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Early Years

William Thomas Tracy, better known as Bill Tracy, was born on July 16, 1916 in Toledo, Ohio to Newton A. Tracy, a general practice lawyer, and Juanita L. Tracy (Hooper), who was a housewife. As a result of Newton’s professional success, the Tracy family lived comfortably in the Old West End of Toledo and as of 1930 had a German maid living with them to assist with general household operations. The Old West End of Toledo was primarily a Jewish community, but was also the home of many professionals, such as doctors and lawyers. The Tracy family was known to support the Republican political party. Newton’s father, Thomas H. Tracy, was a devout Methodist and an active member of St. Paul’s M.E. Church. As a result, Newton was raised as a Methodist and these religious beliefs were then instilled in Bill during his childhood.

Bill Tracy as a boy.

Although Bill was brought up in a family of wealth and strong religious beliefs, his interests and hobbies would prove very different. On one occasion, Bill was able to talk his mother into taking him and his sister Laurabelle, who was one year older than him, to an insane asylum for a visit. On another occasion, Bill, who was a teenager at the time, went with his sister and some of their friends to a graveyard at midnight in an attempt to wake the dead. Not surprisingly, the only person they managed to awaken was the cemetery’s caretaker. Later in life, Laurabelle described the asylum visit as being one of the scariest activities that she had ever participated in. Aside from Bill’s odd and somewhat macabre childhood recreational activities, he attended school through the twelfth grade and had a higher than average intelligence quotient. Bill attended Cranbrook School, a private college preparatory boarding school in Bloomfield Hills, Michigan, from 1930 to 1932. Then, from 1932 through December of 1933, he attended Riverside Military Academy, an all-boys college preparatory school, in Gainesville, Georgia. From January until June of 1934, Bill attended Maumee High School, a public school located in Maumee, Ohio near Toledo. Next, he attended the prestigious Cascadilla Day Preparatory School in Ithaca, New York for one full year, from 1934 to 1935, including the summer session in 1935. Cascadilla School was founded as a preparatory school for Cornell University, a member of the Ivy League. Bill and his father generally expected him to attend Cornell University once he graduated from Cascadilla School in 1935. He even went as far as to pledge a fraternity at Cornell University while he was a student at Cascadilla School, which was an accepted practice in the 1930s. Finally, Bill left Cascadilla School before graduating and transferred back to his hometown of Toledo, Ohio for his senior year. From 1935 to 1936, he attended Scott High School, a public school in Toledo. Transferring from school to school had taken its toll on Bill, and as a result, his school years were spent in isolation, especially during his time at Scott High School where he did not participate in any sports, clubs, activities, nor have his senior picture taken. He went through the motions his senior year doing just enough to graduate; however, he did take Aviation I & II, a specialized program at Scott High School that would benefit him while serving in the U.S. Army in the years ahead.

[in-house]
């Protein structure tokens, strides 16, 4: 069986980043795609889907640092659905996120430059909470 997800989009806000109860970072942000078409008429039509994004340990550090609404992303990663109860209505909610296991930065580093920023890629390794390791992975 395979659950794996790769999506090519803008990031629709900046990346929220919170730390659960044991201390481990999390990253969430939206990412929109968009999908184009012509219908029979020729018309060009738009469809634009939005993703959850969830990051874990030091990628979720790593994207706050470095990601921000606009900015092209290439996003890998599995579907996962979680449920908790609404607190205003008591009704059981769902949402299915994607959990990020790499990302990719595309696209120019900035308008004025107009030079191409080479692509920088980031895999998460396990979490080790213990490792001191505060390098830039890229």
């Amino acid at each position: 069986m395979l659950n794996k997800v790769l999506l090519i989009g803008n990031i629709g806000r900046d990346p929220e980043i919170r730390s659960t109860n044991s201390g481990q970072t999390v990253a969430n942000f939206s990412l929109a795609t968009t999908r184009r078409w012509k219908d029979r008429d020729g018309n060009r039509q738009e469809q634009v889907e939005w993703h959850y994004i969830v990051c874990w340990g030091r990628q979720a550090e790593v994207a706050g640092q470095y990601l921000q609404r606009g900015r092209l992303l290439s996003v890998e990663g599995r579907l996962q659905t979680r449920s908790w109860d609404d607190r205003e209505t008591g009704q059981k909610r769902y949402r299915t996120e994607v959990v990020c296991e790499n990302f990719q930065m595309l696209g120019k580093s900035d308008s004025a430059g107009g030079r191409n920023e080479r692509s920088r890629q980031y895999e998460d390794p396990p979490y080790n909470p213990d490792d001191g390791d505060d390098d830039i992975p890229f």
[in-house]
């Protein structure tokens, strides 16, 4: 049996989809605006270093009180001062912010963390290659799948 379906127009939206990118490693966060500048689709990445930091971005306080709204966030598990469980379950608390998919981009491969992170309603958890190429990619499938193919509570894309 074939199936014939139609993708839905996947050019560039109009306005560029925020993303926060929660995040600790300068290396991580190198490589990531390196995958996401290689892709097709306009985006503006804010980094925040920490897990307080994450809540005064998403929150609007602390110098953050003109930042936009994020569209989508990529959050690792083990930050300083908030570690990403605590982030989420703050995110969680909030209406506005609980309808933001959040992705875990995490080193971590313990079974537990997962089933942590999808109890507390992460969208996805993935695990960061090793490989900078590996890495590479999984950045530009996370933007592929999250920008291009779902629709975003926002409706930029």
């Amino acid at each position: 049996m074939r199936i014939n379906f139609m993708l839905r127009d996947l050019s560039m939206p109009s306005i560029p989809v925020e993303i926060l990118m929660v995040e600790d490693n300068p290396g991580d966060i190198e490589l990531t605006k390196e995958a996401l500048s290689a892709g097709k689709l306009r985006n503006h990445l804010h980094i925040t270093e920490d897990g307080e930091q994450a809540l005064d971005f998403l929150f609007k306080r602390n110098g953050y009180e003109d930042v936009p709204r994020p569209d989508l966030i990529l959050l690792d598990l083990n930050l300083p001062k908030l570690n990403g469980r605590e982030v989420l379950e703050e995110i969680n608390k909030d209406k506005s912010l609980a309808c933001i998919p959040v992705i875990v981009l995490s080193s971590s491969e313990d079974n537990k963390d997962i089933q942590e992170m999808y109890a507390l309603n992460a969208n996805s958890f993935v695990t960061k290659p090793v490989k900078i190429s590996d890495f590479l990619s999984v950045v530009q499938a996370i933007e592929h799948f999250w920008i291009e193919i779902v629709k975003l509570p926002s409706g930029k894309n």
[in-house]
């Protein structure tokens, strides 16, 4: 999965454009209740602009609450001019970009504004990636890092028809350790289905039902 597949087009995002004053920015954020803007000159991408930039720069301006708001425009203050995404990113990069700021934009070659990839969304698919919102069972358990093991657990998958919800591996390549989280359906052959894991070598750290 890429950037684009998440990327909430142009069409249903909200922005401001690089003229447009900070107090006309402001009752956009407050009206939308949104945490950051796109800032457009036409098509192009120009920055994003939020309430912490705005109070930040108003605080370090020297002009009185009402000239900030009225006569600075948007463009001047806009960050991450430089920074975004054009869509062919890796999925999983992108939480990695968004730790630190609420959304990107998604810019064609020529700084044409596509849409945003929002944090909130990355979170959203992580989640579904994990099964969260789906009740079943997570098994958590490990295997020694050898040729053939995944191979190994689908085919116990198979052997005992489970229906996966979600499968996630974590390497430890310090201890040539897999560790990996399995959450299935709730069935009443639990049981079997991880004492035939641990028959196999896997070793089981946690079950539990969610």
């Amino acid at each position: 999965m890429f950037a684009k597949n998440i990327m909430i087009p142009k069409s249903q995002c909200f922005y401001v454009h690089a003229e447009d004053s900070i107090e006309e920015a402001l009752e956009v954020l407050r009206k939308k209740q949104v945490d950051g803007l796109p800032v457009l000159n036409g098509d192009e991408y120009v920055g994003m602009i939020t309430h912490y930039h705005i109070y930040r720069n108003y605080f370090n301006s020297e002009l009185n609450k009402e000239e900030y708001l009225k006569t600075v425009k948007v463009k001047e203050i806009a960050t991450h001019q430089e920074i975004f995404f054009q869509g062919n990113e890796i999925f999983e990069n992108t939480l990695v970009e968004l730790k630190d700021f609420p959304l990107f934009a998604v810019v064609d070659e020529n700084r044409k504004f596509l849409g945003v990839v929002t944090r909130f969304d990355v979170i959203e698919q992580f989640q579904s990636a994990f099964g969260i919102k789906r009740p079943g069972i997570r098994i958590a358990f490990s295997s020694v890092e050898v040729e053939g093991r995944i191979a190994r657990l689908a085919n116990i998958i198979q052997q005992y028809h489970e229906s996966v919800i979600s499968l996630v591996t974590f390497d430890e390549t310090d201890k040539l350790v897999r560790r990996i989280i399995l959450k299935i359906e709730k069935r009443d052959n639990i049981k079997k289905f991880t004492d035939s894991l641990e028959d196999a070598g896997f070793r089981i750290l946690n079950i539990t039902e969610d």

Bill Tracy as a young man.

After graduating from Scott High School in 1936, Bill’s travels took him to the state of Florida where he eventually settled down in the town of Marianna. While living in Marianna, he taught navigation with the U.S. Army and later began sculpting with ceramics after relocating to Sarasota, Florida. Before long, Bill’s creativity flourished and he became nationally known for his ceramics after being featured in the November 11, 1940 issue of Life, where a photo of Bill Tracy’s ceramic creation, “Jonah in the Whale,” was published in an article covering the Syracuse Ceramic Show at The Museum of Fine Arts in Syracuse, New York, where his piece was on display. His unique sculpture featured a whale with a portion of its side removed to reveal a person trapped inside. Not long after his ceramic success, Bill met his wife, Irene, and married her during his time in Sarasota. In 1948, Bill and Irene gave birth to their only child, a daughter they named Willow.

Tracy’s “Jonah in the Whale”, as published in the
November 11, 1940 issue of Life.

Part II - Ringling Bros. >

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